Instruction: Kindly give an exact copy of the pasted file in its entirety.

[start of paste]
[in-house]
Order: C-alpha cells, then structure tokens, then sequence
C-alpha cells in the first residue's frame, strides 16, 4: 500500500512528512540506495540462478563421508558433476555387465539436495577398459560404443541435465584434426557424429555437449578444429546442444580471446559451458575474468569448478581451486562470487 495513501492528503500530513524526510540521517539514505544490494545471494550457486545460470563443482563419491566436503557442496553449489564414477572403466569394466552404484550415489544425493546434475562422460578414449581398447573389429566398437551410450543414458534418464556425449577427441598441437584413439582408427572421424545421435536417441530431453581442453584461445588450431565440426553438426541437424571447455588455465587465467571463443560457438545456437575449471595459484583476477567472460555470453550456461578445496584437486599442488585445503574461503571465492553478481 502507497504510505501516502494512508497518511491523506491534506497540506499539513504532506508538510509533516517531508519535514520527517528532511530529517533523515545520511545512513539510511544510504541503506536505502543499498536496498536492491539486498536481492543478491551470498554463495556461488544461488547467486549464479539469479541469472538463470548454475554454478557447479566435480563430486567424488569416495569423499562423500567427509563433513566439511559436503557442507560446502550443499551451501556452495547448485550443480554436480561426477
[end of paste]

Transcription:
[in-house]
Order: C-alpha cells, then structure tokens, then sequence
C-alpha cells in the first residue's frame, strides 16, 4: 500500500512528512540506495540462478563421508558433476555387465539436495577398459560404443541435465584434426557424429555437449578444429546442444580471446559451458575474468569448478581451486562470487 495513501492528503500530513524526510540521517539514505544490494545471494550457486545460470563443482563419491566436503557442496553449489564414477572403466569394466552404484550415489544425493546434475562422460578414449581398447573389429566398437551410450543414458534418464556425449577427441598441437584413439582408427572421424545421435536417441530431453581442453584461445588450431565440426553438426541437424571447455588455465587465467571463443560457438545456437575449471595459484583476477567472460555470453550456461578445496584437486599442488585445503574461503571465492553478481 502507497504510505501516502494512508497518511491523506491534506497540506499539513504532506508538510509533516517531508519535514520527517528532511530529517533523515545520511545512513539510511544510504541503506536505502543499498536496498536492491539486498536481492543478491551470498554463495556461488544461488547467486549464479539469479541469472538463470548454475554454478557447479566435480563430486567424488569416495569423499562423500567427509563433513566439511559436503557442507560446502550443499551451501556452495547448485550443480554436480561426477